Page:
The intersection of Lake Street and Oak Park Avenue – a portion of the wider Lake Street Improvement Project – will undergo sewer and utility upgrades faster and earlier than planned. Due to reduced traffic levels and closed businesses as a result of the statewide “stay-at-home” order issued to prevent further spread of COVID-19, the village of Oak Park has condensed the timeframe for the work.
“Everything has changed in recent weeks due to COVID-19 and this project is no different,” said Jim Prescott of Prescott Group, the firm handling project communications.
The intersection will close at 5 a.m., April 1 with construction expected to last seven to 10 days.
An emailed update sent March 30 via the project’s website, BetterLakeStreet.com, stated the intersection would close as early as March 31.
“Logistics and mobilization of signage, equipment, et cetera, has pushed closure to 5 a.m. Wednesday, [April 1],” Prescott said.
The one-day delay makes little difference, considering the original construction schedule called for multi-stage closures of the intersection beginning April 13 with work carried out over a period of four weeks.
Now, two to three crews will work simultaneously, instead of one crew in sections, to complete improvements to the intersection within seven to 10 days, according to Prescott.
The village and project managers made the decision to compress the construction schedule to mitigate impact and inconvenience.
“I am extremely excited about it. I think it was a very smart decision,” said Anne Pezalla, president of the Hemingway District Business Association and co-owner of the athletic boutique Lively, 109 N. Oak Park Ave.
While Pezalla has yet to speak with any of the other business owners within the Hemingway District, which extends along Oak Park Avenue from Lake Street to Pleasant Street, she believes carrying out construction sooner while most businesses are closed makes perfect sense.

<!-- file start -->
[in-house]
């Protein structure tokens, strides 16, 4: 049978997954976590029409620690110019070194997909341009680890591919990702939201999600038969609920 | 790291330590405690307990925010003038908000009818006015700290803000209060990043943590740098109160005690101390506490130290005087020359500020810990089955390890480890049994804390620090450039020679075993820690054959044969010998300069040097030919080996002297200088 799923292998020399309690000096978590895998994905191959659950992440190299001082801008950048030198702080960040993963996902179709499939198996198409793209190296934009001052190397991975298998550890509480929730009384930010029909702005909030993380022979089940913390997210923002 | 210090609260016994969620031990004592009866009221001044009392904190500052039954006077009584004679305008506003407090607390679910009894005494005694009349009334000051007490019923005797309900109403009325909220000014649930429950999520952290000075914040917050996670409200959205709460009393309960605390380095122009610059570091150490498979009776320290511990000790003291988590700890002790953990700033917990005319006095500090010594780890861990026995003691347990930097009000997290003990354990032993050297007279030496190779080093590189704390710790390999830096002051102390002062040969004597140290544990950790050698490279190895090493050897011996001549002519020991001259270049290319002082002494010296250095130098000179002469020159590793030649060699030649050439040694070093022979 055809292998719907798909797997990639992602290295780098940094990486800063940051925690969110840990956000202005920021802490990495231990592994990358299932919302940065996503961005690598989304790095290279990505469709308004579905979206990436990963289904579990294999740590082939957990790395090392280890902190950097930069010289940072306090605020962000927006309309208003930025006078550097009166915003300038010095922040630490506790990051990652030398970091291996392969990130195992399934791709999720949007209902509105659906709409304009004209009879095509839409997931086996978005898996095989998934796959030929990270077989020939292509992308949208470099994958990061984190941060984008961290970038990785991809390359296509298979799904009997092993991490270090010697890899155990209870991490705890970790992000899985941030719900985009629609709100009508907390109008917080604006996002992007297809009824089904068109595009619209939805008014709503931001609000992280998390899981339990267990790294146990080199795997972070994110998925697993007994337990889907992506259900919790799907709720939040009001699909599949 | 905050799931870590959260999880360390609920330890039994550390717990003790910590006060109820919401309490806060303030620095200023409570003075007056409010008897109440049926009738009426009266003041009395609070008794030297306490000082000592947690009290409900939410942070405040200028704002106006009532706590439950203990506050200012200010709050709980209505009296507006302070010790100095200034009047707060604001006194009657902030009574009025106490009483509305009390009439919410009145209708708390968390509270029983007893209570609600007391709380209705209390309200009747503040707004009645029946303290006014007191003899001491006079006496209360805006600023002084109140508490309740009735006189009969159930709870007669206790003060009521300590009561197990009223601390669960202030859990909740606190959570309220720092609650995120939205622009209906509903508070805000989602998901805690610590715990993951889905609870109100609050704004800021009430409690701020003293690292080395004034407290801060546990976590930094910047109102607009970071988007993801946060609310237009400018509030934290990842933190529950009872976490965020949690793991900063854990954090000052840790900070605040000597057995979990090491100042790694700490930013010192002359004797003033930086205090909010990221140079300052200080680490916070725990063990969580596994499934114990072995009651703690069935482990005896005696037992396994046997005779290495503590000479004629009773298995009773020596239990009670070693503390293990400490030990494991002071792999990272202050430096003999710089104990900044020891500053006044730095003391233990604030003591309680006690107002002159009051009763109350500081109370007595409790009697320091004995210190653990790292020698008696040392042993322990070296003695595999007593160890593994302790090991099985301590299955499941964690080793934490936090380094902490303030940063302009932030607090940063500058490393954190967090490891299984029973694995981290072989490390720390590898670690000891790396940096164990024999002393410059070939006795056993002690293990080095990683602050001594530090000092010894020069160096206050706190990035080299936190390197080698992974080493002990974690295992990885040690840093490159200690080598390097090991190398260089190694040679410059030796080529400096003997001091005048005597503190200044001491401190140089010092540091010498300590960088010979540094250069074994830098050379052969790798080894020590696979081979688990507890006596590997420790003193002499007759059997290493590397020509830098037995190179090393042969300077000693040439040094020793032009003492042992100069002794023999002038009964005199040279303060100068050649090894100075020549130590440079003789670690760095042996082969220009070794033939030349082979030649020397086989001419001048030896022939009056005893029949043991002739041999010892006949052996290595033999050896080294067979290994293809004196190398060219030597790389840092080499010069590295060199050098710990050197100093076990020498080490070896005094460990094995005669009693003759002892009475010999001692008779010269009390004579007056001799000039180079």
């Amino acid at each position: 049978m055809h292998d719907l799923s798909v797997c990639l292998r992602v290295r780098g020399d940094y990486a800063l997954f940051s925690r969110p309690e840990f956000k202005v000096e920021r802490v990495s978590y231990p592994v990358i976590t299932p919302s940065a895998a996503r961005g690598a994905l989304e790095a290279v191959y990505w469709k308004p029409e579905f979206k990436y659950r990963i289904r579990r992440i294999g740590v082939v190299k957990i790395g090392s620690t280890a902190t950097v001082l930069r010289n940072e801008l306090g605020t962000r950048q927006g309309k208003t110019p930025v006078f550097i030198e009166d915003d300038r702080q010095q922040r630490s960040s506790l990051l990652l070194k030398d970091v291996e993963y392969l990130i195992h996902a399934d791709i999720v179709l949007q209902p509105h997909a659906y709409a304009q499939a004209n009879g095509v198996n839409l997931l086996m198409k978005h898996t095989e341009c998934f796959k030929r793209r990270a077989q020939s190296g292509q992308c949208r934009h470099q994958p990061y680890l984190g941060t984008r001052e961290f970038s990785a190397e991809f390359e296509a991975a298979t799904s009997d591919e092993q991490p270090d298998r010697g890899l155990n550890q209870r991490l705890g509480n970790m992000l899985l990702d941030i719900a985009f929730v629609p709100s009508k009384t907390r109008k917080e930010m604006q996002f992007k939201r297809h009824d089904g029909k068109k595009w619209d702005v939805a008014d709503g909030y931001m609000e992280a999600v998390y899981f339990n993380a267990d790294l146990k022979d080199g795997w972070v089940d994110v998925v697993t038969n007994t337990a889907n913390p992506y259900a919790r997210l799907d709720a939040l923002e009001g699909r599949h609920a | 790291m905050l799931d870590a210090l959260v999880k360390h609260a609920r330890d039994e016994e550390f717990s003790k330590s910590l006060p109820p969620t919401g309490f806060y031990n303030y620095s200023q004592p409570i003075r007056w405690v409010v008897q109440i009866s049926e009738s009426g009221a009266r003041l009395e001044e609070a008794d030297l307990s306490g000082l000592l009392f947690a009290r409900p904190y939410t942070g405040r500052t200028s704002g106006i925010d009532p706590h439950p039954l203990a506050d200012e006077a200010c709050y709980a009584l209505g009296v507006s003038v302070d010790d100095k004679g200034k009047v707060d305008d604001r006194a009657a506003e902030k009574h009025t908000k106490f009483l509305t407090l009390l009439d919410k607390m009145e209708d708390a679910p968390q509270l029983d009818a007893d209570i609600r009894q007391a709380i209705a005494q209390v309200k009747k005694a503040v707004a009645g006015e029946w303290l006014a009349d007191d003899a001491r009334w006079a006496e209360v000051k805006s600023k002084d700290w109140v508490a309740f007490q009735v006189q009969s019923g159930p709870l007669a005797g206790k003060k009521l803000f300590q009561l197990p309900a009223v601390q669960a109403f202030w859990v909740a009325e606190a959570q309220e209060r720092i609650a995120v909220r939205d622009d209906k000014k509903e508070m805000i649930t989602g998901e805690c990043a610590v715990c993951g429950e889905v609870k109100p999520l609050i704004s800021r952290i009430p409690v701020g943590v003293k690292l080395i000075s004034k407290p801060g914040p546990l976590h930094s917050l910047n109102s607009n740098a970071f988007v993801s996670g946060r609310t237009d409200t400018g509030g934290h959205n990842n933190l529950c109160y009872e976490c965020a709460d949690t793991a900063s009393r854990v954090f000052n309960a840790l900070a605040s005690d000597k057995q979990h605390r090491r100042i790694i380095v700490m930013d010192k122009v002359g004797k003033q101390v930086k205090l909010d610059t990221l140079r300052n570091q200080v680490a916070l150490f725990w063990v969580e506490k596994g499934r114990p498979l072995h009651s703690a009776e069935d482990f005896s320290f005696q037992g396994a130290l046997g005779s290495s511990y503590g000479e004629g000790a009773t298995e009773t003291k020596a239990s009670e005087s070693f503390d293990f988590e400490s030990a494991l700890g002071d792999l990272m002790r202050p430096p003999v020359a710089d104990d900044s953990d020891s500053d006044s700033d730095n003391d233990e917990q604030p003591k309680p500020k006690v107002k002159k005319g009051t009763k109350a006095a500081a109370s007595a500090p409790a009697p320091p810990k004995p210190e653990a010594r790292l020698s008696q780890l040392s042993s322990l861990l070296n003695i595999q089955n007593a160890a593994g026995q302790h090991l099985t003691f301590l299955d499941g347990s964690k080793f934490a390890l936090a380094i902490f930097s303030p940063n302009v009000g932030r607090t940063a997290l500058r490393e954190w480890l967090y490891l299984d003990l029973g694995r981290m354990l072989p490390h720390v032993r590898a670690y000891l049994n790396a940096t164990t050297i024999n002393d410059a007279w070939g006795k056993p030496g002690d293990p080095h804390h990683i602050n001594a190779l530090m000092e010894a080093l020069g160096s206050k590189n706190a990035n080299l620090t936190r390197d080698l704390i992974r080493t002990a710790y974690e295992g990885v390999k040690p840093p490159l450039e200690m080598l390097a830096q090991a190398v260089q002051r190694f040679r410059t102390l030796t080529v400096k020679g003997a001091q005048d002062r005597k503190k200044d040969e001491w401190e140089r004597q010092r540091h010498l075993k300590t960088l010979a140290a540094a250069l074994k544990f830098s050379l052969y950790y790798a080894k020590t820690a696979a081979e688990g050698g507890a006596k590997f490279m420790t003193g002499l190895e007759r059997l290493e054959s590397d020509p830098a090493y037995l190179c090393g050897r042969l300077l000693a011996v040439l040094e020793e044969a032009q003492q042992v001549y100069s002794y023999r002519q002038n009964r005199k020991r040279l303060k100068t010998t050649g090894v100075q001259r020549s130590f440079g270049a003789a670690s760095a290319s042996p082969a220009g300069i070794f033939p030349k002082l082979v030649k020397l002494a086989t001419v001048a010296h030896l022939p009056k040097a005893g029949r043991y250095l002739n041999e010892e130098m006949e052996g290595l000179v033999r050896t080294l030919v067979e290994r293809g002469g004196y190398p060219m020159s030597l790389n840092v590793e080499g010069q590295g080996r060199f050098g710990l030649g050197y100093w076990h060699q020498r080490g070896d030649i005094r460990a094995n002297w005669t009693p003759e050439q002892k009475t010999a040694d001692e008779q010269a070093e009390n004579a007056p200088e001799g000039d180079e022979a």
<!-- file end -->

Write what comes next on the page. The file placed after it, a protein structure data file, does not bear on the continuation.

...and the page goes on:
“I love the idea of doubling up on the work, going really hard,” Pezalla said. “Nobody’s driving. Nobody’s walking. Most of the retail businesses are shuttered. I know it’s going to be a pain, but if we can do it now, then when we reopen, hopefully in a couple months, the parking and the traffic will be a lot better.”
Jim August, co-owner of the Irish Shop, 100 N. Oak Park Ave., and former Hemingway District Business Association president, feels similarly to his successor, if not quite so enthusiastically.
“Let’s get it done; get it out of the way,” said August. “It’ll be disruptive, but it can’t be any more disruptive than what coronavirus is doing to small businesses all over the country.”
August called it “dumb luck” that the planned Lake Street renovations coincided with the COVID-19-related temporary business closures.
“The impact that [construction’s] going to have at this particular point is to our advantage as a business district because we’re mandated to be closed,” August said. “We’re getting hurt by COVID-19 anyway.”
August believes that essential businesses, such as restaurants, will probably be affected more by the full closure of the intersection because it will make travel difficult for customers.
“I feel for the restaurants. They’re doing curbside pick-up,” said August. “Hopefully they’re going to be OK.”
August hopes people continue to place curb-side pick-up orders from restaurants along Lake Street and Oak Park Avenue.
“I’m hoping people are supporting local restaurants that way because without that there’s not a lot of good news for them,” he said. “COVID-19 – it’s not good for anyone.”